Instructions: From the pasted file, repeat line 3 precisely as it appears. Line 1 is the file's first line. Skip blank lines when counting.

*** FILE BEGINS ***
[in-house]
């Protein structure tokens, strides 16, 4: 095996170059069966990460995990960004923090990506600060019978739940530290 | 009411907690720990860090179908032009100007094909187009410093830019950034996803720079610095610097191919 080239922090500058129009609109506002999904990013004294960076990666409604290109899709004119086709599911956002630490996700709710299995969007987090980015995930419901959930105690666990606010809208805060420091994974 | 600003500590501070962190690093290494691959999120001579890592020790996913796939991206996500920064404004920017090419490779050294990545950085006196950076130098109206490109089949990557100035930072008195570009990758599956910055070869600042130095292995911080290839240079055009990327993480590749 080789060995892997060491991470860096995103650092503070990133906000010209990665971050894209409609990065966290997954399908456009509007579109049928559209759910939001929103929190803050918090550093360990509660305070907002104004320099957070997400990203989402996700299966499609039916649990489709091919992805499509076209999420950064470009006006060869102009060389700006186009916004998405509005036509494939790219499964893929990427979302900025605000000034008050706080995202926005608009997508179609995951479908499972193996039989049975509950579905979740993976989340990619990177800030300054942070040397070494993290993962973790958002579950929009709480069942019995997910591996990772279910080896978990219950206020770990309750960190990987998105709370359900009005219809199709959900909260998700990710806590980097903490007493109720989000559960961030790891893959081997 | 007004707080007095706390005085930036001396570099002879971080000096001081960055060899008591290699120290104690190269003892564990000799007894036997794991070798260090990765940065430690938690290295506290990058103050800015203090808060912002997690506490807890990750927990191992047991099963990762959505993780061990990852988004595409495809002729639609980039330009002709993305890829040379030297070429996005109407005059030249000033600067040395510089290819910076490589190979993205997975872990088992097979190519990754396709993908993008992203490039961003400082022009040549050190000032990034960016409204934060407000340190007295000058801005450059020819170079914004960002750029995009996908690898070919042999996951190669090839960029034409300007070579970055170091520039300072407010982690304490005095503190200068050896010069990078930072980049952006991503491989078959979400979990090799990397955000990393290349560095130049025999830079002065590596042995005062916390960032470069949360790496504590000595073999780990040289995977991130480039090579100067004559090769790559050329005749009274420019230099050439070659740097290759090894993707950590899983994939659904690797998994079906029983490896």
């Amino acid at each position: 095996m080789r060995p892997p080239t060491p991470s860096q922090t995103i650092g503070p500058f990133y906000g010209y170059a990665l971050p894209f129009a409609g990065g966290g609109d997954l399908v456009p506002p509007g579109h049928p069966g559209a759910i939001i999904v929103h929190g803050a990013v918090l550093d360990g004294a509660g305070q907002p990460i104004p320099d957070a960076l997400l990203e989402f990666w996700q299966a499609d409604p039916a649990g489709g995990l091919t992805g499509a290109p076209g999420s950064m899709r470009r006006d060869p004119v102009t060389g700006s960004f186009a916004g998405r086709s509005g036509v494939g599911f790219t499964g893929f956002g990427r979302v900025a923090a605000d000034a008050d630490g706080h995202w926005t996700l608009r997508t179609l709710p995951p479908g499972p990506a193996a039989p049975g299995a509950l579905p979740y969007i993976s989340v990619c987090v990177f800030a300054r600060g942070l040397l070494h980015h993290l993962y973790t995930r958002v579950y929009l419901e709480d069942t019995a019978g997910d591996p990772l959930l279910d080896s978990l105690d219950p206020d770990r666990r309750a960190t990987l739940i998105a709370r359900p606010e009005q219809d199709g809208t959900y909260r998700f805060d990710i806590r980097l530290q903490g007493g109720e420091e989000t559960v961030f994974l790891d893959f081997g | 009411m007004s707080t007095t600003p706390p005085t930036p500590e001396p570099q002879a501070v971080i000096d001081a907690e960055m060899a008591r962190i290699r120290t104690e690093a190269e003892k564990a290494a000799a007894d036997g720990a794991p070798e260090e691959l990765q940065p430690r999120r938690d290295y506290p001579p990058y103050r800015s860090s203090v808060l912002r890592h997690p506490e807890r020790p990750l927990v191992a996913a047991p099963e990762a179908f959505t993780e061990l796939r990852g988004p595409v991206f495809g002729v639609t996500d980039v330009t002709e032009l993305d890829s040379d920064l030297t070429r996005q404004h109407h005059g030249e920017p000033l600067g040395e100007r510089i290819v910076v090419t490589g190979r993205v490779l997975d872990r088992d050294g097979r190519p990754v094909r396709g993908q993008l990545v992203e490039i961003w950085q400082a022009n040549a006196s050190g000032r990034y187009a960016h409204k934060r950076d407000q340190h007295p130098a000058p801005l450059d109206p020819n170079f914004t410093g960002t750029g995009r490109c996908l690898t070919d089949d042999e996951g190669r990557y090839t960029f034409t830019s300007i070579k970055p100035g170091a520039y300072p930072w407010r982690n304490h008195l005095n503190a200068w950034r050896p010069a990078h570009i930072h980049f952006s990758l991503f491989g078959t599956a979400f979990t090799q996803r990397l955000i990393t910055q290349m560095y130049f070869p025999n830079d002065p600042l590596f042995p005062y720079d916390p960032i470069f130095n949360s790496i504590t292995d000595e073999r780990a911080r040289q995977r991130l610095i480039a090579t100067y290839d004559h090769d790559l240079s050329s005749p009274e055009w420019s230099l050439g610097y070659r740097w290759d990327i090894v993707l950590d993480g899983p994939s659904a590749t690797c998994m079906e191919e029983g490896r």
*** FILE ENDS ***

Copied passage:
């Amino acid at each position: 095996m080789r060995p892997p080239t060491p991470s860096q922090t995103i650092g503070p500058f990133y906000g010209y170059a990665l971050p894209f129009a409609g990065g966290g609109d997954l399908v456009p506002p509007g579109h049928p069966g559209a759910i939001i999904v929103h929190g803050a990013v918090l550093d360990g004294a509660g305070q907002p990460i104004p320099d957070a960076l997400l990203e989402f990666w996700q299966a499609d409604p039916a649990g489709g995990l091919t992805g499509a290109p076209g999420s950064m899709r470009r006006d060869p004119v102009t060389g700006s960004f186009a916004g998405r086709s509005g036509v494939g599911f790219t499964g893929f956002g990427r979302v900025a923090a605000d000034a008050d630490g706080h995202w926005t996700l608009r997508t179609l709710p995951p479908g499972p990506a193996a039989p049975g299995a509950l579905p979740y969007i993976s989340v990619c987090v990177f800030a300054r600060g942070l040397l070494h980015h993290l993962y973790t995930r958002v579950y929009l419901e709480d069942t019995a019978g997910d591996p990772l959930l279910d080896s978990l105690d219950p206020d770990r666990r309750a960190t990987l739940i998105a709370r359900p606010e009005q219809d199709g809208t959900y909260r998700f805060d990710i806590r980097l530290q903490g007493g109720e420091e989000t559960v961030f994974l790891d893959f081997g | 009411m007004s707080t007095t600003p706390p005085t930036p500590e001396p570099q002879a501070v971080i000096d001081a907690e960055m060899a008591r962190i290699r120290t104690e690093a190269e003892k564990a290494a000799a007894d036997g720990a794991p070798e260090e691959l990765q940065p430690r999120r938690d290295y506290p001579p990058y103050r800015s860090s203090v808060l912002r890592h997690p506490e807890r020790p990750l927990v191992a996913a047991p099963e990762a179908f959505t993780e061990l796939r990852g988004p595409v991206f495809g002729v639609t996500d980039v330009t002709e032009l993305d890829s040379d920064l030297t070429r996005q404004h109407h005059g030249e920017p000033l600067g040395e100007r510089i290819v910076v090419t490589g190979r993205v490779l997975d872990r088992d050294g097979r190519p990754v094909r396709g993908q993008l990545v992203e490039i961003w950085q400082a022009n040549a006196s050190g000032r990034y187009a960016h409204k934060r950076d407000q340190h007295p130098a000058p801005l450059d109206p020819n170079f914004t410093g960002t750029g995009r490109c996908l690898t070919d089949d042999e996951g190669r990557y090839t960029f034409t830019s300007i070579k970055p100035g170091a520039y300072p930072w407010r982690n304490h008195l005095n503190a200068w950034r050896p010069a990078h570009i930072h980049f952006s990758l991503f491989g078959t599956a979400f979990t090799q996803r990397l955000i990393t910055q290349m560095y130049f070869p025999n830079d002065p600042l590596f042995p005062y720079d916390p960032i470069f130095n949360s790496i504590t292995d000595e073999r780990a911080r040289q995977r991130l610095i480039a090579t100067y290839d004559h090769d790559l240079s050329s005749p009274e055009w420019s230099l050439g610097y070659r740097w290759d990327i090894v993707l950590d993480g899983p994939s659904a590749t690797c998994m079906e191919e029983g490896r």